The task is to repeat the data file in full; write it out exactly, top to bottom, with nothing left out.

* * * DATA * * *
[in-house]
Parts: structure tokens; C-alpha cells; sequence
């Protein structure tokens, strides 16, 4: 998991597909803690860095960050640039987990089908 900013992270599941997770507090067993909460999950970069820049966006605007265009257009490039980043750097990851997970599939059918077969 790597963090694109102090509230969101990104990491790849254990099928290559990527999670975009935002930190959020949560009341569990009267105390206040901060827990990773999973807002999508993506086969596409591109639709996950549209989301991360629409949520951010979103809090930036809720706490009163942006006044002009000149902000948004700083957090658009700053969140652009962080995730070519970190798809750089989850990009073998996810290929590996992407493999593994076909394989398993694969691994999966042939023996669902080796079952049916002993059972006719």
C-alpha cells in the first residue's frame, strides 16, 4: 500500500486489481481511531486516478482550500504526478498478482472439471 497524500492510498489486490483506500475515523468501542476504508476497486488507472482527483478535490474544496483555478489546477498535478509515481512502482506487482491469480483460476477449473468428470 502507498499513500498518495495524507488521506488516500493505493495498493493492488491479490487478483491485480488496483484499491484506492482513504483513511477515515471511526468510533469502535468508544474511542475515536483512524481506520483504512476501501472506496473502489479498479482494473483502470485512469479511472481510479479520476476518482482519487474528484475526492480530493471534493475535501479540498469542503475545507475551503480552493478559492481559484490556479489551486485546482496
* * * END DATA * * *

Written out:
[in-house]
Parts: structure tokens; C-alpha cells; sequence
């Protein structure tokens, strides 16, 4: 998991597909803690860095960050640039987990089908 900013992270599941997770507090067993909460999950970069820049966006605007265009257009490039980043750097990851997970599939059918077969 790597963090694109102090509230969101990104990491790849254990099928290559990527999670975009935002930190959020949560009341569990009267105390206040901060827990990773999973807002999508993506086969596409591109639709996950549209989301991360629409949520951010979103809090930036809720706490009163942006006044002009000149902000948004700083957090658009700053969140652009962080995730070519970190798809750089989850990009073998996810290929590996992407493999593994076909394989398993694969691994999966042939023996669902080796079952049916002993059972006719």
C-alpha cells in the first residue's frame, strides 16, 4: 500500500486489481481511531486516478482550500504526478498478482472439471 497524500492510498489486490483506500475515523468501542476504508476497486488507472482527483478535490474544496483555478489546477498535478509515481512502482506487482491469480483460476477449473468428470 502507498499513500498518495495524507488521506488516500493505493495498493493492488491479490487478483491485480488496483484499491484506492482513504483513511477515515471511526468510533469502535468508544474511542475515536483512524481506520483504512476501501472506496473502489479498479482494473483502470485512469479511472481510479479520476476518482482519487474528484475526492480530493471534493475535501479540498469542503475545507475551503480552493478559492481559484490556479489551486485546482496